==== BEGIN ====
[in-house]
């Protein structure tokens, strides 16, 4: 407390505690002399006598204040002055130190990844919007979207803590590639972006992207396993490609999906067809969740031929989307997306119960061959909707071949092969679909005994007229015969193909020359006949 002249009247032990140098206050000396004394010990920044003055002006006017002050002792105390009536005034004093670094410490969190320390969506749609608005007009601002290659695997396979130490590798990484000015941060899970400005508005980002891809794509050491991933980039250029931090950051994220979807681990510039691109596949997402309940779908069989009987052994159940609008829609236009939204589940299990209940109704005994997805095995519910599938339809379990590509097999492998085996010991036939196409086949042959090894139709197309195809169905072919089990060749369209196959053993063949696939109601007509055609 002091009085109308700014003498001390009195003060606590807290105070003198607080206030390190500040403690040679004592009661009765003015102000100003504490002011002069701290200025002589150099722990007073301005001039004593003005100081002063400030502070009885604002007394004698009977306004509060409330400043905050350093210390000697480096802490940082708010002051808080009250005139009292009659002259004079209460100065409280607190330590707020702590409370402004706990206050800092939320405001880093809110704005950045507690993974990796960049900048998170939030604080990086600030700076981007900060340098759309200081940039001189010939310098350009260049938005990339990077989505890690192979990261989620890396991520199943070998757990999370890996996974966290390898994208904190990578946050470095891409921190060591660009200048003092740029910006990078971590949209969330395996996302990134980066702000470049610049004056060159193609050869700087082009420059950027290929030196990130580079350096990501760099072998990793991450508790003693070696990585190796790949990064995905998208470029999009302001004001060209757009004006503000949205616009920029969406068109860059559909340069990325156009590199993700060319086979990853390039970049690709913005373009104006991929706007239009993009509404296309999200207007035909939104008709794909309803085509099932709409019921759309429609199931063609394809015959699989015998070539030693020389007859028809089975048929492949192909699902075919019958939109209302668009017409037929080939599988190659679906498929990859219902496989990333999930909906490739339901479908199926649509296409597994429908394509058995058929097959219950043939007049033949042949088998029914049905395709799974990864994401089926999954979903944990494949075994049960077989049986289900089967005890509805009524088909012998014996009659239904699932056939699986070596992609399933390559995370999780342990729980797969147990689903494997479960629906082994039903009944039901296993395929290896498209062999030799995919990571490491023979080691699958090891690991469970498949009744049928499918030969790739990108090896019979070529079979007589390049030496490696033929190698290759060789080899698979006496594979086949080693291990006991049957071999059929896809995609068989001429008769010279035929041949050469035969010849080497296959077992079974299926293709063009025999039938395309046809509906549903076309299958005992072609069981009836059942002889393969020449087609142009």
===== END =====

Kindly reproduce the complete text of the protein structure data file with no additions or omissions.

[in-house]
């Protein structure tokens, strides 16, 4: 407390505690002399006598204040002055130190990844919007979207803590590639972006992207396993490609999906067809969740031929989307997306119960061959909707071949092969679909005994007229015969193909020359006949 002249009247032990140098206050000396004394010990920044003055002006006017002050002792105390009536005034004093670094410490969190320390969506749609608005007009601002290659695997396979130490590798990484000015941060899970400005508005980002891809794509050491991933980039250029931090950051994220979807681990510039691109596949997402309940779908069989009987052994159940609008829609236009939204589940299990209940109704005994997805095995519910599938339809379990590509097999492998085996010991036939196409086949042959090894139709197309195809169905072919089990060749369209196959053993063949696939109601007509055609 002091009085109308700014003498001390009195003060606590807290105070003198607080206030390190500040403690040679004592009661009765003015102000100003504490002011002069701290200025002589150099722990007073301005001039004593003005100081002063400030502070009885604002007394004698009977306004509060409330400043905050350093210390000697480096802490940082708010002051808080009250005139009292009659002259004079209460100065409280607190330590707020702590409370402004706990206050800092939320405001880093809110704005950045507690993974990796960049900048998170939030604080990086600030700076981007900060340098759309200081940039001189010939310098350009260049938005990339990077989505890690192979990261989620890396991520199943070998757990999370890996996974966290390898994208904190990578946050470095891409921190060591660009200048003092740029910006990078971590949209969330395996996302990134980066702000470049610049004056060159193609050869700087082009420059950027290929030196990130580079350096990501760099072998990793991450508790003693070696990585190796790949990064995905998208470029999009302001004001060209757009004006503000949205616009920029969406068109860059559909340069990325156009590199993700060319086979990853390039970049690709913005373009104006991929706007239009993009509404296309999200207007035909939104008709794909309803085509099932709409019921759309429609199931063609394809015959699989015998070539030693020389007859028809089975048929492949192909699902075919019958939109209302668009017409037929080939599988190659679906498929990859219902496989990333999930909906490739339901479908199926649509296409597994429908394509058995058929097959219950043939007049033949042949088998029914049905395709799974990864994401089926999954979903944990494949075994049960077989049986289900089967005890509805009524088909012998014996009659239904699932056939699986070596992609399933390559995370999780342990729980797969147990689903494997479960629906082994039903009944039901296993395929290896498209062999030799995919990571490491023979080691699958090891690991469970498949009744049928499918030969790739990108090896019979070529079979007589390049030496490696033929190698290759060789080899698979006496594979086949080693291990006991049957071999059929896809995609068989001429008769010279035929041949050469035969010849080497296959077992079974299926293709063009025999039938395309046809509906549903076309299958005992072609069981009836059942002889393969020449087609142009």